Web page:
The Commens Dictionary

Quote from ‘Harvard Lectures on Pragmatism: Lecture VI’


It is true that when the Arabian romancer tells us that there was a lady named Scherherazade, he does not mean to be understood as speaking of the world of outward realities, and there is a great deal of fiction in what he is talking about. For the fictive is that whose characters depend upon what characters somebody attributes to it; and the story is, of course, the mere creation of the poet’s thought. Nevertheless, once he has imagined Scherherazade and made her young, beautiful, and endowed with a gift of spinning stories, it becomes a real fact that so he has imagined her, which fact he cannot destroy by pretending or thinking that he imagined her to be otherwise.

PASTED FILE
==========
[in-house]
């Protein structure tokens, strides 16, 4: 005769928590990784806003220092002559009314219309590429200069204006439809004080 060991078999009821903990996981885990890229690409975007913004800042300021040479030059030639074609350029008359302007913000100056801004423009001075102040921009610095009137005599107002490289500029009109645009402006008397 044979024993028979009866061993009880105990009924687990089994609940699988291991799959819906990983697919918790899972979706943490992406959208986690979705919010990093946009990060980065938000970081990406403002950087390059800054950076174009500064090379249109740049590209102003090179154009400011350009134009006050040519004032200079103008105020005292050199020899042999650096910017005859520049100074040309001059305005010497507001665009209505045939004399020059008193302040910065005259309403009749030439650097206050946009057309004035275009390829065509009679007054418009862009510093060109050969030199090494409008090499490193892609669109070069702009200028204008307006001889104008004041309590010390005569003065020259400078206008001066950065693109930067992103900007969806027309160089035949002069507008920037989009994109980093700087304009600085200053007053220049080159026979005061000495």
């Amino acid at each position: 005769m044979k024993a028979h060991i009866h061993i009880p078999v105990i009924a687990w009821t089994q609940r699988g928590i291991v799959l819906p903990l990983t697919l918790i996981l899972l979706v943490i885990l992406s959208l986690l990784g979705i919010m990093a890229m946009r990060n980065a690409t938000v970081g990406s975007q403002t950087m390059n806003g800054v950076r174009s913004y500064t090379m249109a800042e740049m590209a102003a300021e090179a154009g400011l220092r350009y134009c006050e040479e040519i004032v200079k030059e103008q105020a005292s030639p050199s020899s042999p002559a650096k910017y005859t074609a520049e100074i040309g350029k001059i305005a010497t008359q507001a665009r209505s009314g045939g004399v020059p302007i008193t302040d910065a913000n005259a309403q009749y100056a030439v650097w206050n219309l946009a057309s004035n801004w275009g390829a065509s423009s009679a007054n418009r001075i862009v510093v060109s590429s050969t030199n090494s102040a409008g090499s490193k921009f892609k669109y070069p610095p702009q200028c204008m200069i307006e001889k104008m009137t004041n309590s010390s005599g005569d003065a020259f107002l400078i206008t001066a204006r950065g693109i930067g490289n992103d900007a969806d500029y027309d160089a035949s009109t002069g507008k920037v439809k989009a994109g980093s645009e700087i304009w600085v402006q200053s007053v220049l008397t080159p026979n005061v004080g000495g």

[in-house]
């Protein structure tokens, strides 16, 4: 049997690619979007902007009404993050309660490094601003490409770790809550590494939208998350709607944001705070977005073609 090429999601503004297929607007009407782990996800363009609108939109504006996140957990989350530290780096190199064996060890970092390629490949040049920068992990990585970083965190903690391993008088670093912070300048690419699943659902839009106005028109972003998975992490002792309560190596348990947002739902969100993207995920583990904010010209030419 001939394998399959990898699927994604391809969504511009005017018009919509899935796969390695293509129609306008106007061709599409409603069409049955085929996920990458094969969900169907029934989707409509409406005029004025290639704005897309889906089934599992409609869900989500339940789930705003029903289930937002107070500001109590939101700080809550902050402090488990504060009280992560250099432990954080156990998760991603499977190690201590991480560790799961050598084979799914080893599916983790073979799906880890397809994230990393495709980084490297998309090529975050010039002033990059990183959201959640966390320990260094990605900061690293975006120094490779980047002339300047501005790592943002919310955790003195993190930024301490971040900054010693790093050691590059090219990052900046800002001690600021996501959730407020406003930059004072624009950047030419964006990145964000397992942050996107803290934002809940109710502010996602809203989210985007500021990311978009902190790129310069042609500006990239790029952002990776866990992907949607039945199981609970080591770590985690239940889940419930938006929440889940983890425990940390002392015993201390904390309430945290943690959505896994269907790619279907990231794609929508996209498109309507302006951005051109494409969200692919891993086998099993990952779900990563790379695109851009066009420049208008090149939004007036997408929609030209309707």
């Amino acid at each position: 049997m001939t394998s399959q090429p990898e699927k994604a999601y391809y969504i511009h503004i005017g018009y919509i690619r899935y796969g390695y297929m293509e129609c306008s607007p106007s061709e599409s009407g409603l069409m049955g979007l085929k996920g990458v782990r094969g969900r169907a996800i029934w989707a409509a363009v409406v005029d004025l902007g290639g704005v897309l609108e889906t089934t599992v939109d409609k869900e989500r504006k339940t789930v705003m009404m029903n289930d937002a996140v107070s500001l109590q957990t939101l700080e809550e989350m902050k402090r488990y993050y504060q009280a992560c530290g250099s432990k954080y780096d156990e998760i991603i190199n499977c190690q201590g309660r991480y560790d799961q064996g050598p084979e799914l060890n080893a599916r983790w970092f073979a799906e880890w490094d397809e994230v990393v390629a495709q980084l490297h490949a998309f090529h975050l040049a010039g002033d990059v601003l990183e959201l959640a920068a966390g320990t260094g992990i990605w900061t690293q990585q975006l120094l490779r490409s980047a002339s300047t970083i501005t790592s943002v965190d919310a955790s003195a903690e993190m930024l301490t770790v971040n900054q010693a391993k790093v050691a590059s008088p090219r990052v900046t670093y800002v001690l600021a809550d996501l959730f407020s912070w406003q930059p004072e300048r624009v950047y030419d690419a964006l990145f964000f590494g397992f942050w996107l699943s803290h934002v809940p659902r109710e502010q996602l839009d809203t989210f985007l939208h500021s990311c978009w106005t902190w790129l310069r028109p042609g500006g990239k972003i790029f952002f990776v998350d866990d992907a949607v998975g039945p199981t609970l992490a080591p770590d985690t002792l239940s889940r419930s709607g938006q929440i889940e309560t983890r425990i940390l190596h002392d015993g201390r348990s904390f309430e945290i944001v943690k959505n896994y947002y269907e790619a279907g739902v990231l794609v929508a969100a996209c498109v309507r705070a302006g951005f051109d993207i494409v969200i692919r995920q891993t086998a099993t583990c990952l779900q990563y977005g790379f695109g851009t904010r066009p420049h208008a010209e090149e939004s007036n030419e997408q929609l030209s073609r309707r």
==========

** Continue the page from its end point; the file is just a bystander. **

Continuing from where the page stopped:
PPM 221-2; CP 5.152
‘Figment’ (pub. 06.09.15-11:29). Quote in M. Bergman & S. Paavola (Eds.), The Commens Dictionary: Peirce's Terms in His Own Words. New Edition. Retrieved from
Sep 06, 2015, 11:29 by Mats Bergman
Last revised: 
Sep 06, 2015, 12:21 by Mats Bergman